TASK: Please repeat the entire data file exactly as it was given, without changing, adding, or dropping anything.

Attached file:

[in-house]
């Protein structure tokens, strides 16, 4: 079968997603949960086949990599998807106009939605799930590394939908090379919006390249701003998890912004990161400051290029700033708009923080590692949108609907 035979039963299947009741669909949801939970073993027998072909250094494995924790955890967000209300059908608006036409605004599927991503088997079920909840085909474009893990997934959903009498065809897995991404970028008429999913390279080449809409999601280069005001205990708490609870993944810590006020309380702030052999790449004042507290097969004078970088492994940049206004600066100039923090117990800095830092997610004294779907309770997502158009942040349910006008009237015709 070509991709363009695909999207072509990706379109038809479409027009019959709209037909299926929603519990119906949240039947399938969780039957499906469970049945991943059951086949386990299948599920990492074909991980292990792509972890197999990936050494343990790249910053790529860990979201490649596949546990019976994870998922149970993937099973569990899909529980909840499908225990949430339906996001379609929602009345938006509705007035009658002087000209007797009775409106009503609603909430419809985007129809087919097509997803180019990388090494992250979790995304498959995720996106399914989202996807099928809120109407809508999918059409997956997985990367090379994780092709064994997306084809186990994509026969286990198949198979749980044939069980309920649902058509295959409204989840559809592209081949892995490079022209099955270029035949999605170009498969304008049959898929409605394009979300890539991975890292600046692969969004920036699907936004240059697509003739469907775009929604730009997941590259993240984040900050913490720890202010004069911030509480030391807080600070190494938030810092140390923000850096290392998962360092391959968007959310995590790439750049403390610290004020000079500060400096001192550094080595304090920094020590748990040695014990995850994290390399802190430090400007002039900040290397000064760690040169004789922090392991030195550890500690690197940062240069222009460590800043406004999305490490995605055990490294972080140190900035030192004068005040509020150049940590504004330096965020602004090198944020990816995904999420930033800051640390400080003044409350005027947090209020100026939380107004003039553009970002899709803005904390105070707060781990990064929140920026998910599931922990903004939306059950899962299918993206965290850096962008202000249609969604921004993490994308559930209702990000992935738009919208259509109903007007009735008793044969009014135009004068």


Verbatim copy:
[in-house]
């Protein structure tokens, strides 16, 4: 079968997603949960086949990599998807106009939605799930590394939908090379919006390249701003998890912004990161400051290029700033708009923080590692949108609907 035979039963299947009741669909949801939970073993027998072909250094494995924790955890967000209300059908608006036409605004599927991503088997079920909840085909474009893990997934959903009498065809897995991404970028008429999913390279080449809409999601280069005001205990708490609870993944810590006020309380702030052999790449004042507290097969004078970088492994940049206004600066100039923090117990800095830092997610004294779907309770997502158009942040349910006008009237015709 070509991709363009695909999207072509990706379109038809479409027009019959709209037909299926929603519990119906949240039947399938969780039957499906469970049945991943059951086949386990299948599920990492074909991980292990792509972890197999990936050494343990790249910053790529860990979201490649596949546990019976994870998922149970993937099973569990899909529980909840499908225990949430339906996001379609929602009345938006509705007035009658002087000209007797009775409106009503609603909430419809985007129809087919097509997803180019990388090494992250979790995304498959995720996106399914989202996807099928809120109407809508999918059409997956997985990367090379994780092709064994997306084809186990994509026969286990198949198979749980044939069980309920649902058509295959409204989840559809592209081949892995490079022209099955270029035949999605170009498969304008049959898929409605394009979300890539991975890292600046692969969004920036699907936004240059697509003739469907775009929604730009997941590259993240984040900050913490720890202010004069911030509480030391807080600070190494938030810092140390923000850096290392998962360092391959968007959310995590790439750049403390610290004020000079500060400096001192550094080595304090920094020590748990040695014990995850994290390399802190430090400007002039900040290397000064760690040169004789922090392991030195550890500690690197940062240069222009460590800043406004999305490490995605055990490294972080140190900035030192004068005040509020150049940590504004330096965020602004090198944020990816995904999420930033800051640390400080003044409350005027947090209020100026939380107004003039553009970002899709803005904390105070707060781990990064929140920026998910599931922990903004939306059950899962299918993206965290850096962008202000249609969604921004993490994308559930209702990000992935738009919208259509109903007007009735008793044969009014135009004068």